Robinson: Yes, that is the general rule. And the reason is the CRA is generous in the fact that they’re giving you a tax deduction for your RSP contribution. They’re generous in the fact that they’re giving you a tax deduction on money that you borrowed to invest outside of a registered program. But they’re not so generous that they’re going to give you both. If you borrow to contribute to a registered program, they’re not going to give you both deductions. You don’t get the deduction on the money that you borrowed to contribute. That’s why when you make this investment on a monthly or periodic basis you go into an open investment, non-registered investment.

Tom: Yeah, no double-dipping on your tax deductions, right?

Robinson: You can try to get away with it but I wouldn’t advise it, folks.

Tom: Speaking of the CRA, how do we prove all this out? If need to show that what you borrowed was invested and that it all went to the right spot, I assume you can’t mingle everything together?

Robinson: The tracking is critical. In the Smith maneuver homeowner course which I’m coming up with, hopefully, by September, it goes into this in detail. But effectively, you want a separate bank account. Now, some people will dispute this. They’ll say you can do it from a single bank account as long as you track and make note of all the money and all those sorts of things. But the issue there is, if the CRA ever took a look at you, you might convince them that when you borrowed $1,016 into your account where your employment income goes, and you took $1,016 and used it for deductible purpose—that’s going to be a headache. You’re far better off opening up a separate checking account and using that only for Smith maneuver transactions on the borrowing side. So basically I’ve got my personal checking account that I’ve had forever. My employment income goes in there. I’m making my mortgage payment from that account. I’m making any extra prepayments with the refund or on a monthly basis. But when I do that re-borrowing it’s going into a dedicated account. The only thing that happens from there is I’m either investing each month or I’m servicing the interest on that deductible line-of-credit from there. That way if the CRA ever looks, they’re going to spend a minute and a half, then they’re going to turn around say, “Thank you very much.”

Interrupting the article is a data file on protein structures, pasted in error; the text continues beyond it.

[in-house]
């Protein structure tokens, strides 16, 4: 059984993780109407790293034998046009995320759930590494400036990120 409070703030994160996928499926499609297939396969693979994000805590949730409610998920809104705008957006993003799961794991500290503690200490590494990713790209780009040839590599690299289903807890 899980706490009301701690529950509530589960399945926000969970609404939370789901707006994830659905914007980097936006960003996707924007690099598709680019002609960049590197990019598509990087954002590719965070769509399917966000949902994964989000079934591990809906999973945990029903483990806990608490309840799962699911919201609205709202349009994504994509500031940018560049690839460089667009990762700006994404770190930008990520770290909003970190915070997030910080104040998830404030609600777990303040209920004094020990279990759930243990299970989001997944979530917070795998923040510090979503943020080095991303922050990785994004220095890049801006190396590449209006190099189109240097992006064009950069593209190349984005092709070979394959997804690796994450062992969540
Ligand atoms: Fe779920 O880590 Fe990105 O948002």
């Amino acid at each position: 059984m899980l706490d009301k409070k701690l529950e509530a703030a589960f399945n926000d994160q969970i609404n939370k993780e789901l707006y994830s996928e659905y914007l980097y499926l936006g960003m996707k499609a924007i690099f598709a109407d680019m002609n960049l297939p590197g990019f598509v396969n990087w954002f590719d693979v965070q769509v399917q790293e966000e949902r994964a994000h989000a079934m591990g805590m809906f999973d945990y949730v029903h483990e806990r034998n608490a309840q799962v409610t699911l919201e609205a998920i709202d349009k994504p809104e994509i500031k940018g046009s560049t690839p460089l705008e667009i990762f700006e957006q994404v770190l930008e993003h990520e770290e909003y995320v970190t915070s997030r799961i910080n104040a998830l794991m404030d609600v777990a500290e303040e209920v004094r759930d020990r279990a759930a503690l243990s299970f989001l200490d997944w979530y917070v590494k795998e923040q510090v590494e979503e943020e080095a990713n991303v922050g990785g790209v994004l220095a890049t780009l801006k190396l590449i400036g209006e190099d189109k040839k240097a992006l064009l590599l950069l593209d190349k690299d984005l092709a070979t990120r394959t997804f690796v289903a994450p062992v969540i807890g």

Tom: I like that way more. And bank accounts are free nowadays. It’s not that hard to get one.

Robinson: Well, if anyone knows where a free bank account is, it’s you, Tom.

Tom: Yes. And I should mention is the only reason I don’t have a Smith maneuver now is because I moved three years ago and when I did I cashed everything out. I paid everything off. And when I moved, I fell victim to house-upsizing a bit. So I’ve got to start over again to get to that point any ways. I’ll probably do it again as long as I can find the time. But I do love this idea. The only other question I had for you was, say you’ve paid off your $500,000 mortgage and you’ve got this $500,000 line-of-credit, deductable investment loan, what do you do then? Do you keep it forever? Do you start unwinding and paying it down with the interest? Or a bit of both?